The Chief Secretary to the Treasury, Stephen Byers, was accused by Tories of a "gaffe" by compromising the independence of the Bank with a call for "significant decisions" over interest rates.
The Bank will be irritated by any move which could be seen as applying pressure on the monetary policy committee (MPC) to cut interest rates again. Sources at the Bank complained earlier this month that the Chancellor was attempting to "bounce" it into a rates cut before the MPC's latest quarter per cent reduction in interest rates, with hints that he would slash the forecast for growth to 1 per cent in next week's pre-Budget statement.
Mr Byers told MPs: "We hope interest rates have peaked at 7.5 per cent and that they are on their way down. Certainly announcements from the Bank of England show that the balance of risks has now changed as far as inflation is concerned. So, I hope that we will see some significant decisions being made over the next few weeks."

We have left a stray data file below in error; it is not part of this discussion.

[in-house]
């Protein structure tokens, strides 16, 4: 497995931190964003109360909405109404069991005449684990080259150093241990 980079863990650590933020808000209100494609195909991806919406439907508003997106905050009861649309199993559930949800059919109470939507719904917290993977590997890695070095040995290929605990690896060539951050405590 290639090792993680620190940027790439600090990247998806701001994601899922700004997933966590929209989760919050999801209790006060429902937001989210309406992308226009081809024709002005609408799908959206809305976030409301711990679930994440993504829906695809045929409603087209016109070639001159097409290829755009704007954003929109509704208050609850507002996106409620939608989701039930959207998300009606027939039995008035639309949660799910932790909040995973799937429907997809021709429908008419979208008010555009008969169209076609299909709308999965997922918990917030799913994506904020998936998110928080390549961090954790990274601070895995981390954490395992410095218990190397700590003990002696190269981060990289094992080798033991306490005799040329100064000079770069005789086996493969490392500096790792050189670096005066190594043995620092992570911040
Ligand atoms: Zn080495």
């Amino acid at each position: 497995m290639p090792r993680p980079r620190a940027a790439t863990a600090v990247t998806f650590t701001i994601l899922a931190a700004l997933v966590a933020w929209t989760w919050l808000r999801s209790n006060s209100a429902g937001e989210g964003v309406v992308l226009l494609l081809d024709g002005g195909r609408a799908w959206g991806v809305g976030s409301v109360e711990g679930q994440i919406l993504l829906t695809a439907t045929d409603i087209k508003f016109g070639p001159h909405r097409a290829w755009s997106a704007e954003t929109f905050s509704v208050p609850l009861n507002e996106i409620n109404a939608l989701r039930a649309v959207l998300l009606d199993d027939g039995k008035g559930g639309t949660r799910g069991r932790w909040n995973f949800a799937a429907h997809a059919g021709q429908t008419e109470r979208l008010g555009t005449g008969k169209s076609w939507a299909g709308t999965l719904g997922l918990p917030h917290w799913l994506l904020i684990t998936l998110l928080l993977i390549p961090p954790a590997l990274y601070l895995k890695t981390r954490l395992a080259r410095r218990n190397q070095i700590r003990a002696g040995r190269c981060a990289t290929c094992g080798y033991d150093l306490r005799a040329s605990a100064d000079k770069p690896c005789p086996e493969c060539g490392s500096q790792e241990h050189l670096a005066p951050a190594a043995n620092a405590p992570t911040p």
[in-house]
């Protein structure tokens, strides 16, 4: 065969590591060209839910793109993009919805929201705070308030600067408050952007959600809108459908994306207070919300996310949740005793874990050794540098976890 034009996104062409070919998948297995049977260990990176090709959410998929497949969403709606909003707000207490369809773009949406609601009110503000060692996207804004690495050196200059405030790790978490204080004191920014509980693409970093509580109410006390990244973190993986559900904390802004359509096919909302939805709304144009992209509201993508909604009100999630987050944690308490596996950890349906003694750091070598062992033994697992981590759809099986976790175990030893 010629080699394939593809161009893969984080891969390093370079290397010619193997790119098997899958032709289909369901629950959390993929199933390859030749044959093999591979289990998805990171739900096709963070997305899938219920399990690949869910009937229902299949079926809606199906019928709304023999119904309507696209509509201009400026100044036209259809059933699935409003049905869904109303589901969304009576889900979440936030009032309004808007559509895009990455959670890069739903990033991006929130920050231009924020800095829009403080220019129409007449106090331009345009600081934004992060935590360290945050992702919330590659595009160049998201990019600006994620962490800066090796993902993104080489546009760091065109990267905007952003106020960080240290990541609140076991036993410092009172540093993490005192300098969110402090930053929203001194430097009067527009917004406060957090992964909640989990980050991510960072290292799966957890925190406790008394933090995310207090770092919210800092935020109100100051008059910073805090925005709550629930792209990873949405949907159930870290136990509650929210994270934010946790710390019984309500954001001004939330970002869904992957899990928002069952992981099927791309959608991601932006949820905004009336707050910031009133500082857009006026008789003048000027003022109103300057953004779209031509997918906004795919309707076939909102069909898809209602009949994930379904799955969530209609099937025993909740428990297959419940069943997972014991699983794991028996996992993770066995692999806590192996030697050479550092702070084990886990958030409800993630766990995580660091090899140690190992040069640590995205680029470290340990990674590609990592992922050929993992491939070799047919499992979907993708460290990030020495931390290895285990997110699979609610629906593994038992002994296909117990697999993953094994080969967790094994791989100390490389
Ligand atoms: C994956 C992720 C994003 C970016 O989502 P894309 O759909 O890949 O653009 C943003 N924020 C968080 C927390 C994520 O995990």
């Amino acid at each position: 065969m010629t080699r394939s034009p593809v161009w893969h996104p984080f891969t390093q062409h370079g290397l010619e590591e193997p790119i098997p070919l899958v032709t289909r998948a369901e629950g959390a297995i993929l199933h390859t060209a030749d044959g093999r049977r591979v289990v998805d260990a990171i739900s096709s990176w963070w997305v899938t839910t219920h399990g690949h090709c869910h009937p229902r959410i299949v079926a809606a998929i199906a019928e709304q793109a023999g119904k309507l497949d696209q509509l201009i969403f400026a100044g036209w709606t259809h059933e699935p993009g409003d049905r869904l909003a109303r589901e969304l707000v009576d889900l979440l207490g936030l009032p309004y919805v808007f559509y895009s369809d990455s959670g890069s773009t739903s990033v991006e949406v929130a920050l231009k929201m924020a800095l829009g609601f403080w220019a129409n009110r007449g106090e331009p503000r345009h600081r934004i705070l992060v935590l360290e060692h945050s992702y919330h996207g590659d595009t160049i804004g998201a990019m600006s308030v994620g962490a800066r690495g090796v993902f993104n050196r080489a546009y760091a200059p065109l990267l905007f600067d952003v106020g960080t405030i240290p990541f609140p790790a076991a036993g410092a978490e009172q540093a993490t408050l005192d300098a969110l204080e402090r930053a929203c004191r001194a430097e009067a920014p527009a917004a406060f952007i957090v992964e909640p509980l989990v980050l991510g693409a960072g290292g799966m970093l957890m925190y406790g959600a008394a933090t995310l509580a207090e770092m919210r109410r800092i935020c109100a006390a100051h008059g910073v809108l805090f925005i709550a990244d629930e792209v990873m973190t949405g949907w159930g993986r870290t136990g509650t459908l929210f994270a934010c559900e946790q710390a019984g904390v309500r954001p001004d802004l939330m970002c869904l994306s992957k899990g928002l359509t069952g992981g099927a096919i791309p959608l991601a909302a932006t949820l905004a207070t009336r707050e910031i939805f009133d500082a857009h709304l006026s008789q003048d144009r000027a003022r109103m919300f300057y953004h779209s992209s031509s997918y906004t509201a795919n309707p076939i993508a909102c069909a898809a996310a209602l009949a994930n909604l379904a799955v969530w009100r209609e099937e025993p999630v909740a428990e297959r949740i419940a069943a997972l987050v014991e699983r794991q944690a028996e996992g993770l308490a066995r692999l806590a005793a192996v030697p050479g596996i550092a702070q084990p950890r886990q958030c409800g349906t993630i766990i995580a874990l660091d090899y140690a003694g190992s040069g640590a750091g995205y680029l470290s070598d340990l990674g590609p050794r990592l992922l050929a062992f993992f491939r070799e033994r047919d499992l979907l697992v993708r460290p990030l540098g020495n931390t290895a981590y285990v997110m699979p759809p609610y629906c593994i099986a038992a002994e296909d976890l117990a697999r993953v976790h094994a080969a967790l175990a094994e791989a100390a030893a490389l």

Mr Byers added that he was being guarded in what he said because he did not want to be seen to be putting pressure on the Governor of the Bank of England, Eddie George.
Accusing Mr Byers of a gaffe, a former Treasury adviser, Andrew Tyrie, the Conservative MP for Chichester, said: "This is yet another example of the Government putting the thumbscrews on the Bank. So much for the Bank of England's independence."
Late last night Mr Byers issued a statement saying: "No pressure was being placed on the Bank of England....This Government will support the Bank in whatever tough decision it has to make."
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